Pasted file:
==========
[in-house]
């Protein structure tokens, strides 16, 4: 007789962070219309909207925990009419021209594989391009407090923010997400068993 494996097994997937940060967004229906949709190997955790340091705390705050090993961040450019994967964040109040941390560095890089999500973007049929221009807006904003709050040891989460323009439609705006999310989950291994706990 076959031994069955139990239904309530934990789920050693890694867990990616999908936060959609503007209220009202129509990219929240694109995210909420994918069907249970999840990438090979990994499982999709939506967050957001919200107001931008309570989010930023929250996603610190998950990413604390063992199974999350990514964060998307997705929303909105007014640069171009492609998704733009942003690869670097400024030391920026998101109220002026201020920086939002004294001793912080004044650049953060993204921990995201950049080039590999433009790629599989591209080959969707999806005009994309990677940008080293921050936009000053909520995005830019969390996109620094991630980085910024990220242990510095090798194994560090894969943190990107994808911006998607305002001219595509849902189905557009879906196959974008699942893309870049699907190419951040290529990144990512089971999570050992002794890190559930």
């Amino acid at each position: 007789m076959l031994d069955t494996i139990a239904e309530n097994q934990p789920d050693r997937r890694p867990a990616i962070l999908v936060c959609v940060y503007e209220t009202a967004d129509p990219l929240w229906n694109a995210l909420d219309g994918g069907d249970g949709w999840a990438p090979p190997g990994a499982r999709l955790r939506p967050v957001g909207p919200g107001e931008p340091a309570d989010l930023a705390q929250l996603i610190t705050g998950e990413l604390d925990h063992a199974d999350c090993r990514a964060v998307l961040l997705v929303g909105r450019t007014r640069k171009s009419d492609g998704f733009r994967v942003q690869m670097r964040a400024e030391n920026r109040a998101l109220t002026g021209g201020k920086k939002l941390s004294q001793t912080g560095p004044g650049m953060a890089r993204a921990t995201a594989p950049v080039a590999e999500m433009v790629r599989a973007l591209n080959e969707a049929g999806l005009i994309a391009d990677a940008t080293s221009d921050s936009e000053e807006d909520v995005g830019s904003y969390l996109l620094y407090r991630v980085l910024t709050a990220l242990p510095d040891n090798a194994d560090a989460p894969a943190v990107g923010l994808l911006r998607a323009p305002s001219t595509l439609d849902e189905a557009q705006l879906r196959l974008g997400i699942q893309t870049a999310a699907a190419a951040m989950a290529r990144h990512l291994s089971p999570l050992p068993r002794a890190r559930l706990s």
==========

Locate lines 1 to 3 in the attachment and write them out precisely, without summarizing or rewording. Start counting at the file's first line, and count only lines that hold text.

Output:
[in-house]
């Protein structure tokens, strides 16, 4: 007789962070219309909207925990009419021209594989391009407090923010997400068993 494996097994997937940060967004229906949709190997955790340091705390705050090993961040450019994967964040109040941390560095890089999500973007049929221009807006904003709050040891989460323009439609705006999310989950291994706990 076959031994069955139990239904309530934990789920050693890694867990990616999908936060959609503007209220009202129509990219929240694109995210909420994918069907249970999840990438090979990994499982999709939506967050957001919200107001931008309570989010930023929250996603610190998950990413604390063992199974999350990514964060998307997705929303909105007014640069171009492609998704733009942003690869670097400024030391920026998101109220002026201020920086939002004294001793912080004044650049953060993204921990995201950049080039590999433009790629599989591209080959969707999806005009994309990677940008080293921050936009000053909520995005830019969390996109620094991630980085910024990220242990510095090798194994560090894969943190990107994808911006998607305002001219595509849902189905557009879906196959974008699942893309870049699907190419951040290529990144990512089971999570050992002794890190559930």
């Amino acid at each position: 007789m076959l031994d069955t494996i139990a239904e309530n097994q934990p789920d050693r997937r890694p867990a990616i962070l999908v936060c959609v940060y503007e209220t009202a967004d129509p990219l929240w229906n694109a995210l909420d219309g994918g069907d249970g949709w999840a990438p090979p190997g990994a499982r999709l955790r939506p967050v957001g909207p919200g107001e931008p340091a309570d989010l930023a705390q929250l996603i610190t705050g998950e990413l604390d925990h063992a199974d999350c090993r990514a964060v998307l961040l997705v929303g909105r450019t007014r640069k171009s009419d492609g998704f733009r994967v942003q690869m670097r964040a400024e030391n920026r109040a998101l109220t002026g021209g201020k920086k939002l941390s004294q001793t912080g560095p004044g650049m953060a890089r993204a921990t995201a594989p950049v080039a590999e999500m433009v790629r599989a973007l591209n080959e969707a049929g999806l005009i994309a391009d990677a940008t080293s221009d921050s936009e000053e807006d909520v995005g830019s904003y969390l996109l620094y407090r991630v980085l910024t709050a990220l242990p510095d040891n090798a194994d560090a989460p894969a943190v990107g923010l994808l911006r998607a323009p305002s001219t595509l439609d849902e189905a557009q705006l879906r196959l974008g997400i699942q893309t870049a999310a699907a190419a951040m989950a290529r990144h990512l291994s089971p999570l050992p068993r002794a890190r559930l706990s």